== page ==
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The Complete Guide to Composing Startup Investor Updates

I’ve now read over a thousand startup investor updates. The most effective updates — the ones that immediately grab my attention and heighten my interest — have similar characteristics. My advice is below, along with a comprehensive template for startup investor updates.

Common Characteristics of Stellar Startup Investor Updates

For a company that has accepted outside financing, building shareholder value is a key element of success and the best way in which a CEO can help investors. To that end, great investor updates:

  1. drive investors to advocate for the company;
  2. provide enough information to ensure speedy shareholder decisions that may be required at any time during the life of the company;
  3. disclose enough information to maintain ethical integrity;
  4. fulfill legal and contractual obligations to shareholders;
  5. require less than one hour to prepare;
  6. require less than thirty seconds of investors’ time to scan and comprehend the highlights.

What to Include in Startup Investor Updates

In preparing an update, I tell entrepreneurs to ask themselves these questions.

  1. If you had only three minutes, what would you tell your investors in order to get them excited about your company?
  2. What three things could your investors do to help your company?
  3. If you had only one minute, what bad news would you disclose to maintain ethical integrity and meet your legal and contractual obligations?

Use your answers as the starting point for your update.

Optimizing Startup Investor Update Readability and Response Rates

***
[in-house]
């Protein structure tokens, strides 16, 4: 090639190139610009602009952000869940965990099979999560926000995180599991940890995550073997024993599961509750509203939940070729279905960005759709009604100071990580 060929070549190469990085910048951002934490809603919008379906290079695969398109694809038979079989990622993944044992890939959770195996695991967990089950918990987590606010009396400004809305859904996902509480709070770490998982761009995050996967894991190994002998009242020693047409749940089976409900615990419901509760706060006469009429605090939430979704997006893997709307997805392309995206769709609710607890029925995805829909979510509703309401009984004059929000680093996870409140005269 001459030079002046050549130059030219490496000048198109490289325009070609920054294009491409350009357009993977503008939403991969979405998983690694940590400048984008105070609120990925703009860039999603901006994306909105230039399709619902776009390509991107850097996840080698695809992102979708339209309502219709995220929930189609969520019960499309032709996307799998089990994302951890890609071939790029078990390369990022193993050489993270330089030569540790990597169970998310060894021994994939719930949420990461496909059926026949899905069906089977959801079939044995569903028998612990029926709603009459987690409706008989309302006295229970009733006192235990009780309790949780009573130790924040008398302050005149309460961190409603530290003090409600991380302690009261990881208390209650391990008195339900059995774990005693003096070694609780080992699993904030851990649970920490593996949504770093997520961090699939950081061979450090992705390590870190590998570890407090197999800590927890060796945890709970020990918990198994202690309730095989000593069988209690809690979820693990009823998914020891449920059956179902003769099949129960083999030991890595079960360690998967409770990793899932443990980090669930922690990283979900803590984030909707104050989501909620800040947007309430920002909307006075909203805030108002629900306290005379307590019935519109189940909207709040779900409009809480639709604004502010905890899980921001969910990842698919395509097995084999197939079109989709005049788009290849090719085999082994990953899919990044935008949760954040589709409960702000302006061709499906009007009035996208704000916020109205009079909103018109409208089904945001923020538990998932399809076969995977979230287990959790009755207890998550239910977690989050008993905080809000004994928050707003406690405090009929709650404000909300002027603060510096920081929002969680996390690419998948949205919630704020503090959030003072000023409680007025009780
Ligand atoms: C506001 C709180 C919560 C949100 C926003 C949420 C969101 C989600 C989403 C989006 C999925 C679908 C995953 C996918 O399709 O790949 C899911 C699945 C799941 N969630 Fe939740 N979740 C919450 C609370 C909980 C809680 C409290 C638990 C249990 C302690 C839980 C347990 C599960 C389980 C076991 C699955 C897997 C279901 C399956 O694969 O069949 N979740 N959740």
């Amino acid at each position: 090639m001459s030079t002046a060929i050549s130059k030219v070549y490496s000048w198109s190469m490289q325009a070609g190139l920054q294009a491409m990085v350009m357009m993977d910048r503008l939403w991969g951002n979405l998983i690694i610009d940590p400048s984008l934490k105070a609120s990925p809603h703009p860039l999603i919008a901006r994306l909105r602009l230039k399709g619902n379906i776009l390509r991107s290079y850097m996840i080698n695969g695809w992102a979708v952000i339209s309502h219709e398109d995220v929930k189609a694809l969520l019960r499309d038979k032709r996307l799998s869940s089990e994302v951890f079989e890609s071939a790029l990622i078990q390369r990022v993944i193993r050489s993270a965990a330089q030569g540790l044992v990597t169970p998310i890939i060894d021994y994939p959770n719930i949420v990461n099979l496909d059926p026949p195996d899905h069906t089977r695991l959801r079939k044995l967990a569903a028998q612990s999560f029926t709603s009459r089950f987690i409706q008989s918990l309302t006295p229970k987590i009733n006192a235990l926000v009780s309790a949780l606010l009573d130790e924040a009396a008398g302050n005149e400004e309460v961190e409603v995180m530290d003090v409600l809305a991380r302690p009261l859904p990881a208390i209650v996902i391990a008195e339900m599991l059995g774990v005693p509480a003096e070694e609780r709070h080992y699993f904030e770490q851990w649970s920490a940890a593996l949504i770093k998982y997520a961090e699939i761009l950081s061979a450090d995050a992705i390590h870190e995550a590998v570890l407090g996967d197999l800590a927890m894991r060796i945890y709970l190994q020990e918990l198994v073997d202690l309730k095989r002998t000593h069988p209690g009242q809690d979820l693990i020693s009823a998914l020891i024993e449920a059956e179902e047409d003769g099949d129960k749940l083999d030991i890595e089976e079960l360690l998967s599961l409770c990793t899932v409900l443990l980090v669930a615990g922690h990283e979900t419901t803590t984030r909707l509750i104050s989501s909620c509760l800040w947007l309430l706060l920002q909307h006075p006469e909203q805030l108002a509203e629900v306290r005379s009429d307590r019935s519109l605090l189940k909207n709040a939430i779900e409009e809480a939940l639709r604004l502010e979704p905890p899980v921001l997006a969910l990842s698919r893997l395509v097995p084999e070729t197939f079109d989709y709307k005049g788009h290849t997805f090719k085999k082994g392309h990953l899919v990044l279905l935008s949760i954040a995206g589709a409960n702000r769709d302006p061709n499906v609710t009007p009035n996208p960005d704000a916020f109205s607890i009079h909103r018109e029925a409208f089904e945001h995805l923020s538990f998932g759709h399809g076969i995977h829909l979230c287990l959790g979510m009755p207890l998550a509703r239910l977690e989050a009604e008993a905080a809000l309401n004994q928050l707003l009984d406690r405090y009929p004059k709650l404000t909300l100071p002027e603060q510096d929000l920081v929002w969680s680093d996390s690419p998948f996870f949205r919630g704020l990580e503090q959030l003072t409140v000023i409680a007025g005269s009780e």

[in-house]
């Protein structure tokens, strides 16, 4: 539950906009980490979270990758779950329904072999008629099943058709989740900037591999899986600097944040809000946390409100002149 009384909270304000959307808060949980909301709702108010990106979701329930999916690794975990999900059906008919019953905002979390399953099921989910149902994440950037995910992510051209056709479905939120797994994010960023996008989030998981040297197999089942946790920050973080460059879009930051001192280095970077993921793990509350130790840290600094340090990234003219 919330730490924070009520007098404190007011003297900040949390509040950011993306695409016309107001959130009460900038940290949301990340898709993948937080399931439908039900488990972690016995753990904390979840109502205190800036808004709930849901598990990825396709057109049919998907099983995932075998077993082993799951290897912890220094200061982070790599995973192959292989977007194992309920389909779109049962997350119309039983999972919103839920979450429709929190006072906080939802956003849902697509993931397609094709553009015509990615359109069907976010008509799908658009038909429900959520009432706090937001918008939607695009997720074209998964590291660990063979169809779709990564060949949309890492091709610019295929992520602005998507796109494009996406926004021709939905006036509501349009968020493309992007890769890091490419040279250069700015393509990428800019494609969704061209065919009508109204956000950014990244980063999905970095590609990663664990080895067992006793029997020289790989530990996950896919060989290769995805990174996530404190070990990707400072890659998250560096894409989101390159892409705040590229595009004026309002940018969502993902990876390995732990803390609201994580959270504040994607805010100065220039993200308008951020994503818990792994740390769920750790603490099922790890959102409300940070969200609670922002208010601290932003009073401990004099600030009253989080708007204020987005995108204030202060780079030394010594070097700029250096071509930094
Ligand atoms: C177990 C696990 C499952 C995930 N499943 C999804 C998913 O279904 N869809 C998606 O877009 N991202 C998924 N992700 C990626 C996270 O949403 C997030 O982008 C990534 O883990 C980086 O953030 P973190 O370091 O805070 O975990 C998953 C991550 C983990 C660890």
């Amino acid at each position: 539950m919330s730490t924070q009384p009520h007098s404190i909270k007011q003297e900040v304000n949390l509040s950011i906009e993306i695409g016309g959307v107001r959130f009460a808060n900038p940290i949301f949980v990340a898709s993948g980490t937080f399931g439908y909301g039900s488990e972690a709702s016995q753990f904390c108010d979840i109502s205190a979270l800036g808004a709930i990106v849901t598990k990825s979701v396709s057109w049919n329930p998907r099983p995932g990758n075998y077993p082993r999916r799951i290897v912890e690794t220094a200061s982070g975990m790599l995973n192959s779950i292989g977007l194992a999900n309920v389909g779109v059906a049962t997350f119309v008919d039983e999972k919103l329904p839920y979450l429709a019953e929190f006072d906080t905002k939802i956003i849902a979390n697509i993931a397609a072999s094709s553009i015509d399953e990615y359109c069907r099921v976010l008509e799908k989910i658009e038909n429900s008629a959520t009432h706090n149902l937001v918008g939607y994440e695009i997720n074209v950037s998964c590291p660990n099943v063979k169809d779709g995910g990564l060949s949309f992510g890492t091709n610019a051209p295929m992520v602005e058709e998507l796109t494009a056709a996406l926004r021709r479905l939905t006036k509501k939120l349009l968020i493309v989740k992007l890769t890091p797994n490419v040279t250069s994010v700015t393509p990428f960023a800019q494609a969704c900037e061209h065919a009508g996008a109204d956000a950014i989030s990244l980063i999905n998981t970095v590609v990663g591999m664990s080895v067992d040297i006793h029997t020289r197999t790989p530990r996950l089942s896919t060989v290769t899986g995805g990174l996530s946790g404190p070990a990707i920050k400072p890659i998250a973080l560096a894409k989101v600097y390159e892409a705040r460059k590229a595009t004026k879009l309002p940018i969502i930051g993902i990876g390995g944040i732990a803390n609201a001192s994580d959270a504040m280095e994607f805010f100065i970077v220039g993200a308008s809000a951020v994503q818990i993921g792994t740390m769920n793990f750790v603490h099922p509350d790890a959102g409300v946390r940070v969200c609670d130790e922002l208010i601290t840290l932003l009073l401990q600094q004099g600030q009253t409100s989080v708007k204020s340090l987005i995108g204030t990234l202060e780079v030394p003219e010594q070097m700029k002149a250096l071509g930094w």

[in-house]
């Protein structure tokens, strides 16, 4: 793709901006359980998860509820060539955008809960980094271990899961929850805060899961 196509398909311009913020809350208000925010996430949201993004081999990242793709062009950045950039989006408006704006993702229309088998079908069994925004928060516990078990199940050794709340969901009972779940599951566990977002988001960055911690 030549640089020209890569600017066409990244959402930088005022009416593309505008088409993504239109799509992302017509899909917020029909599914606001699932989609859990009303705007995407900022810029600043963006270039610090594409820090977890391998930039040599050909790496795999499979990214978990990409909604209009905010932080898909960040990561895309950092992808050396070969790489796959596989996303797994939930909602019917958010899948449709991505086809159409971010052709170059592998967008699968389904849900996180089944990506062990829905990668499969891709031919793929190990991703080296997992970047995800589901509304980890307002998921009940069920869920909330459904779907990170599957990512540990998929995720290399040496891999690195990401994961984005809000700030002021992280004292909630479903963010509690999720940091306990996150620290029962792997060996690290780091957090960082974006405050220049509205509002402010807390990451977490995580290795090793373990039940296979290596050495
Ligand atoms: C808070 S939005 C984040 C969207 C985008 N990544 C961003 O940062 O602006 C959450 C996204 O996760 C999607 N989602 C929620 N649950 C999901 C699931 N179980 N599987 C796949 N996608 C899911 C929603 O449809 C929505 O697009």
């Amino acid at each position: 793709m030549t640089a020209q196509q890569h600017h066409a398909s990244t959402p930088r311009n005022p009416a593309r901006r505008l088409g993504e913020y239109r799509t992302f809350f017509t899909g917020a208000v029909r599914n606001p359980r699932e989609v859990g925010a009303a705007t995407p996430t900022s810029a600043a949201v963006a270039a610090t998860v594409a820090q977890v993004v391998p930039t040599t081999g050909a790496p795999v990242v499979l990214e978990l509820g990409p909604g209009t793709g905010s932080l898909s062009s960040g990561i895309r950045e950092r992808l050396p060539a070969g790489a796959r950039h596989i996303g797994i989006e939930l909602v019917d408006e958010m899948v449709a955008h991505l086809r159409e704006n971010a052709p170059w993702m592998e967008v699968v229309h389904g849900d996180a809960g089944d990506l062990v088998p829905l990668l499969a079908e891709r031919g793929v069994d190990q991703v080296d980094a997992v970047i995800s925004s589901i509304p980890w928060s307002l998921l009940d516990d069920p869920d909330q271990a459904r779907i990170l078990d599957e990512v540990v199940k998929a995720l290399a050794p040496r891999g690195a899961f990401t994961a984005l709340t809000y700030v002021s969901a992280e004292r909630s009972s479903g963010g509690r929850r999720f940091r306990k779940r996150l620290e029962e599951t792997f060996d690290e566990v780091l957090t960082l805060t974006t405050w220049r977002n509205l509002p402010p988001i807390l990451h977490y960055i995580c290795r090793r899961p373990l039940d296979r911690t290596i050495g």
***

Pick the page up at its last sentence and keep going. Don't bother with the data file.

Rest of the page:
Most investors want to be helpful, but they also receive many emails. I suggest the following.

Include your update in the body of the email. If you can, eliminate the friction of downloading documents or logging in.

Make it mobile-friendly. Be conscious of font size and mobile formatting.

Use bullets and headlines. Some of the busiest investors have the best connections. Make your highlights scannable while sitting at traffic lights.

Use consistent cadence and format. Reporting on the same KPIs in consecutive reports and using the same format makes it easy for investors to compare updates and track progress. Quarterly updates are ideal in most cases, but I recommend monthly updates for startups in the midst of a big event such as the first round of funding, a fundraising round that your investors are actively helping to close, an acquisition, or a distress situation.

An Investor Update Template for Startups

I recommend formatting updates like this.

  1. Summary statement ‒ Your 30-second elevator update.
  2. Asks ‒ Three or four specific ways in which your investors can help. As I mentioned, most investors want to be helpful, and see an entrepreneur’s ability to garner support as a positive indicator. I recommend:
    - making these asks as specific as possible by asking for introductions to specific people and organizations;
    - eliminating friction by offering to prepare a forwardable introduction request email to facilitate double-opt-in introductions;
    - enabling easy evangelism with click to tweets and sample text for social shares.
  3. Quick hits ‒ Three or four bullets to outline the most significant highlights and any lowlights that should be disclosed.

I recommend no more than four sentences on each of the following. Bullets are ideal.

  1. Key metric ‒ An update on the metric that matters most to your business. I like to see a graph that shows how performance on this metric compares to each of the last 12 months.
  2. Sales ‒ A list of any key customers won or lost since the previous update. Include significant increases and reductions in customer contracts.
  3. Fundraising ‒ A summary of fundraising plans, a list of notable new investors, and announcements of the closing or opening of fundraising rounds.
  4. Product ‒ Significant new product and feature launches, milestones, and setbacks.
  5. Team ‒ New hires, job openings, promotions.
  6. Other key metrics ‒ When applicable, I also like to see revenue, net burn, runway, MRR, churn, and CAC. I like to see a graph for each metric that shows how this compares to each of the last 12 months. Positioning these graphs at the end encourages readers to actually read the entire update. 

Related resources:

The Startup Metrics Cheat Sheet: How to Calculate What You Are Expected to Know
How Should You Follow Up with an Investor?
How to Ask for an Investor Intro
The Metrics Every Entrepreneur Should Know by Heart


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